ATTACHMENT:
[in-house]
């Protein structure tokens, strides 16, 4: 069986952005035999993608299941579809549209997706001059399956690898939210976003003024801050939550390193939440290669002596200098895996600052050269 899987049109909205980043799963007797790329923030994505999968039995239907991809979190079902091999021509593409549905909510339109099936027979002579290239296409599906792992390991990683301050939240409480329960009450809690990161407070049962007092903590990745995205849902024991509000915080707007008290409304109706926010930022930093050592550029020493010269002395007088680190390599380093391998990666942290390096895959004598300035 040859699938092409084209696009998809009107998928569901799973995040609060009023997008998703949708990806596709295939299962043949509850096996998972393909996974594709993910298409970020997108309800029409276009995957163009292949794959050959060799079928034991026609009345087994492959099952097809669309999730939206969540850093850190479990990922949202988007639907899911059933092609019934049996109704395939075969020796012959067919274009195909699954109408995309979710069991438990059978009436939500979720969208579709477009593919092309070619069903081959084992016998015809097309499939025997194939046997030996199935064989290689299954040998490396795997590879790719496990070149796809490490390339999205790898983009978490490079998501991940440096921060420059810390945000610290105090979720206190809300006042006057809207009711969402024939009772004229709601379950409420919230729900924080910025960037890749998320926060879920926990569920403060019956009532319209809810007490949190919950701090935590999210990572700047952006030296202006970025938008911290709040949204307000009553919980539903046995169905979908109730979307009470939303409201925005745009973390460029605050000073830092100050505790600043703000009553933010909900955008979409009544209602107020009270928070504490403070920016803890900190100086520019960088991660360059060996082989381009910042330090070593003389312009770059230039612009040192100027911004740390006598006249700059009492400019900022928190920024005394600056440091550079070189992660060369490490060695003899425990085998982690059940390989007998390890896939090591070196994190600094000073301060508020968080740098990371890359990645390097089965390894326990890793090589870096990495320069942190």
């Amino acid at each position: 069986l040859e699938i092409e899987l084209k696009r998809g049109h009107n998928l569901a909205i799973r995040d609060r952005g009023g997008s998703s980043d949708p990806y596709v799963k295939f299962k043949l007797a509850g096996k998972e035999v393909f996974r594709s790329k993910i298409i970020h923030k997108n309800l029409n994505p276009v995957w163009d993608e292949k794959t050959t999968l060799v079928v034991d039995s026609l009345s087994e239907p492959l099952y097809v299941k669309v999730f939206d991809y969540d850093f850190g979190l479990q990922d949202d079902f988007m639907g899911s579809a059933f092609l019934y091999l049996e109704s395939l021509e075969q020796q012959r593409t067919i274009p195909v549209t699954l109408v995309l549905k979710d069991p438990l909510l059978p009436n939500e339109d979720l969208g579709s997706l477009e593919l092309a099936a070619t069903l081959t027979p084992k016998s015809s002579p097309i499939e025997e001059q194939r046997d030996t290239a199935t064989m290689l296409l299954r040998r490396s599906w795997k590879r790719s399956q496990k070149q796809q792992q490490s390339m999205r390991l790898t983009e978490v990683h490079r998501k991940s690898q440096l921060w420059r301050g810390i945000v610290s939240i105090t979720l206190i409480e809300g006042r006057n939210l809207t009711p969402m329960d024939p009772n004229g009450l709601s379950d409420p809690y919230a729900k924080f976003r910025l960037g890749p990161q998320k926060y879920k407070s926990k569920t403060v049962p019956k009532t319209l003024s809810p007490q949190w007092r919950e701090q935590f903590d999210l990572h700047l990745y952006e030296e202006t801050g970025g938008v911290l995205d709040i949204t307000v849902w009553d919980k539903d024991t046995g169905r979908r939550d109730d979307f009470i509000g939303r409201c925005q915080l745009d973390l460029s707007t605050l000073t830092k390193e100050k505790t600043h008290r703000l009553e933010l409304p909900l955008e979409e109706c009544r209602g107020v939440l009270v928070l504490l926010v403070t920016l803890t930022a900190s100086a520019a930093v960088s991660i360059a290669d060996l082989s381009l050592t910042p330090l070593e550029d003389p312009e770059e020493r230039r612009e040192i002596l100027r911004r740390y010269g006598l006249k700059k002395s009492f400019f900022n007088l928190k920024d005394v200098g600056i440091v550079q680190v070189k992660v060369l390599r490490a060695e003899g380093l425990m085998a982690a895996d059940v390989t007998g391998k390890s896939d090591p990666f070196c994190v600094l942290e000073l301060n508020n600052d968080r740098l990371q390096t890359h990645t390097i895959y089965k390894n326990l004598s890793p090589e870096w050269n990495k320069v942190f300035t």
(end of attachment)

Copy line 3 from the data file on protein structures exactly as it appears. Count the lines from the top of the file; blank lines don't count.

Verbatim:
């Amino acid at each position: 069986l040859e699938i092409e899987l084209k696009r998809g049109h009107n998928l569901a909205i799973r995040d609060r952005g009023g997008s998703s980043d949708p990806y596709v799963k295939f299962k043949l007797a509850g096996k998972e035999v393909f996974r594709s790329k993910i298409i970020h923030k997108n309800l029409n994505p276009v995957w163009d993608e292949k794959t050959t999968l060799v079928v034991d039995s026609l009345s087994e239907p492959l099952y097809v299941k669309v999730f939206d991809y969540d850093f850190g979190l479990q990922d949202d079902f988007m639907g899911s579809a059933f092609l019934y091999l049996e109704s395939l021509e075969q020796q012959r593409t067919i274009p195909v549209t699954l109408v995309l549905k979710d069991p438990l909510l059978p009436n939500e339109d979720l969208g579709s997706l477009e593919l092309a099936a070619t069903l081959t027979p084992k016998s015809s002579p097309i499939e025997e001059q194939r046997d030996t290239a199935t064989m290689l296409l299954r040998r490396s599906w795997k590879r790719s399956q496990k070149q796809q792992q490490s390339m999205r390991l790898t983009e978490v990683h490079r998501k991940s690898q440096l921060w420059r301050g810390i945000v610290s939240i105090t979720l206190i409480e809300g006042r006057n939210l809207t009711p969402m329960d024939p009772n004229g009450l709601s379950d409420p809690y919230a729900k924080f976003r910025l960037g890749p990161q998320k926060y879920k407070s926990k569920t403060v049962p019956k009532t319209l003024s809810p007490q949190w007092r919950e701090q935590f903590d999210l990572h700047l990745y952006e030296e202006t801050g970025g938008v911290l995205d709040i949204t307000v849902w009553d919980k539903d024991t046995g169905r979908r939550d109730d979307f009470i509000g939303r409201c925005q915080l745009d973390l460029s707007t605050l000073t830092k390193e100050k505790t600043h008290r703000l009553e933010l409304p909900l955008e979409e109706c009544r209602g107020v939440l009270v928070l504490l926010v403070t920016l803890t930022a900190s100086a520019a930093v960088s991660i360059a290669d060996l082989s381009l050592t910042p330090l070593e550029d003389p312009e770059e020493r230039r612009e040192i002596l100027r911004r740390y010269g006598l006249k700059k002395s009492f400019f900022n007088l928190k920024d005394v200098g600056i440091v550079q680190v070189k992660v060369l390599r490490a060695e003899g380093l425990m085998a982690a895996d059940v390989t007998g391998k390890s896939d090591p990666f070196c994190v600094l942290e000073l301060n508020n600052d968080r740098l990371q390096t890359h990645t390097i895959y089965k390894n326990l004598s890793p090589e870096w050269n990495k320069v942190f300035t």